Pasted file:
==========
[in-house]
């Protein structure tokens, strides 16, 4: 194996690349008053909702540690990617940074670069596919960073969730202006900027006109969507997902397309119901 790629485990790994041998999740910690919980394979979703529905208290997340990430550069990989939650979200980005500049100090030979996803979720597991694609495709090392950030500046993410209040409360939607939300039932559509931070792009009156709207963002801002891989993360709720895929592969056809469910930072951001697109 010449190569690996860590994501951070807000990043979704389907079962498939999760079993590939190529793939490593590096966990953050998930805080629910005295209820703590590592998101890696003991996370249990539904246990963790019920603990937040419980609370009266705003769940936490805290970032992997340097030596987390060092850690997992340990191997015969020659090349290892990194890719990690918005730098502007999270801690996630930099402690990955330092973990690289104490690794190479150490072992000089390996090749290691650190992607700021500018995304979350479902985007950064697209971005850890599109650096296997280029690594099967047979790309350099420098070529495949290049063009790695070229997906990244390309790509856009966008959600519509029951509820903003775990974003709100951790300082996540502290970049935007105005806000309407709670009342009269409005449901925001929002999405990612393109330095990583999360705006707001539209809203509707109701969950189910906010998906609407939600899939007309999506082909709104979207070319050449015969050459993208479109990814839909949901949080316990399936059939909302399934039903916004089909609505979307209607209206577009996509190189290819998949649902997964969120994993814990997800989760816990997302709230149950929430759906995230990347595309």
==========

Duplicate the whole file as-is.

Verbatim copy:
[in-house]
């Protein structure tokens, strides 16, 4: 194996690349008053909702540690990617940074670069596919960073969730202006900027006109969507997902397309119901 790629485990790994041998999740910690919980394979979703529905208290997340990430550069990989939650979200980005500049100090030979996803979720597991694609495709090392950030500046993410209040409360939607939300039932559509931070792009009156709207963002801002891989993360709720895929592969056809469910930072951001697109 010449190569690996860590994501951070807000990043979704389907079962498939999760079993590939190529793939490593590096966990953050998930805080629910005295209820703590590592998101890696003991996370249990539904246990963790019920603990937040419980609370009266705003769940936490805290970032992997340097030596987390060092850690997992340990191997015969020659090349290892990194890719990690918005730098502007999270801690996630930099402690990955330092973990690289104490690794190479150490072992000089390996090749290691650190992607700021500018995304979350479902985007950064697209971005850890599109650096296997280029690594099967047979790309350099420098070529495949290049063009790695070229997906990244390309790509856009966008959600519509029951509820903003775990974003709100951790300082996540502290970049935007105005806000309407709670009342009269409005449901925001929002999405990612393109330095990583999360705006707001539209809203509707109701969950189910906010998906609407939600899939007309999506082909709104979207070319050449015969050459993208479109990814839909949901949080316990399936059939909302399934039903916004089909609505979307209607209206577009996509190189290819998949649902997964969120994993814990997800989760816990997302709230149950929430759906995230990347595309």